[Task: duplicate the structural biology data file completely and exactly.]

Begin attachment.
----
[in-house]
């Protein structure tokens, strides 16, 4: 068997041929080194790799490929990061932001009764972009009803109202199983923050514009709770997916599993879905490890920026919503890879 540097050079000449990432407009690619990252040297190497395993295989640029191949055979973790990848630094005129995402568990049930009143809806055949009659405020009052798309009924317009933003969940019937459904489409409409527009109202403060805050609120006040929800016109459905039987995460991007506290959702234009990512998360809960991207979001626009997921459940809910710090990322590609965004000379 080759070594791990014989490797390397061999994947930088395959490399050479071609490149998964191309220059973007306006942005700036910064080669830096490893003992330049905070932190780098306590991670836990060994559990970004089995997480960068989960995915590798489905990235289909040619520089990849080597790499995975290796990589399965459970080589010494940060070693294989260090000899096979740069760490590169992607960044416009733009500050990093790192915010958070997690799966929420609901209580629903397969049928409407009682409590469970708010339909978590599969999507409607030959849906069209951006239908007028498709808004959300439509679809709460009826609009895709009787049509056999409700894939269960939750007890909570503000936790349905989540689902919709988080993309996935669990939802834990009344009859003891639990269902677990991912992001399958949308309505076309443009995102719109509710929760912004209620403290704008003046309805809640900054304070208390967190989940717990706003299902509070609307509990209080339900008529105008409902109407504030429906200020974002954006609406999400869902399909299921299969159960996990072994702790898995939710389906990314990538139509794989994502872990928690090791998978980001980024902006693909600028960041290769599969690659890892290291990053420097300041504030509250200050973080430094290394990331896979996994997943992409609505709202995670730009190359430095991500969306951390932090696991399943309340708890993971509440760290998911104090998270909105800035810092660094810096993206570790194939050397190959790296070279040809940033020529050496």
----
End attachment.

[in-house]
């Protein structure tokens, strides 16, 4: 068997041929080194790799490929990061932001009764972009009803109202199983923050514009709770997916599993879905490890920026919503890879 540097050079000449990432407009690619990252040297190497395993295989640029191949055979973790990848630094005129995402568990049930009143809806055949009659405020009052798309009924317009933003969940019937459904489409409409527009109202403060805050609120006040929800016109459905039987995460991007506290959702234009990512998360809960991207979001626009997921459940809910710090990322590609965004000379 080759070594791990014989490797390397061999994947930088395959490399050479071609490149998964191309220059973007306006942005700036910064080669830096490893003992330049905070932190780098306590991670836990060994559990970004089995997480960068989960995915590798489905990235289909040619520089990849080597790499995975290796990589399965459970080589010494940060070693294989260090000899096979740069760490590169992607960044416009733009500050990093790192915010958070997690799966929420609901209580629903397969049928409407009682409590469970708010339909978590599969999507409607030959849906069209951006239908007028498709808004959300439509679809709460009826609009895709009787049509056999409700894939269960939750007890909570503000936790349905989540689902919709988080993309996935669990939802834990009344009859003891639990269902677990991912992001399958949308309505076309443009995102719109509710929760912004209620403290704008003046309805809640900054304070208390967190989940717990706003299902509070609307509990209080339900008529105008409902109407504030429906200020974002954006609406999400869902399909299921299969159960996990072994702790898995939710389906990314990538139509794989994502872990928690090791998978980001980024902006693909600028960041290769599969690659890892290291990053420097300041504030509250200050973080430094290394990331896979996994997943992409609505709202995670730009190359430095991500969306951390932090696991399943309340708890993971509440760290998911104090998270909105800035810092660094810096993206570790194939050397190959790296070279040809940033020529050496």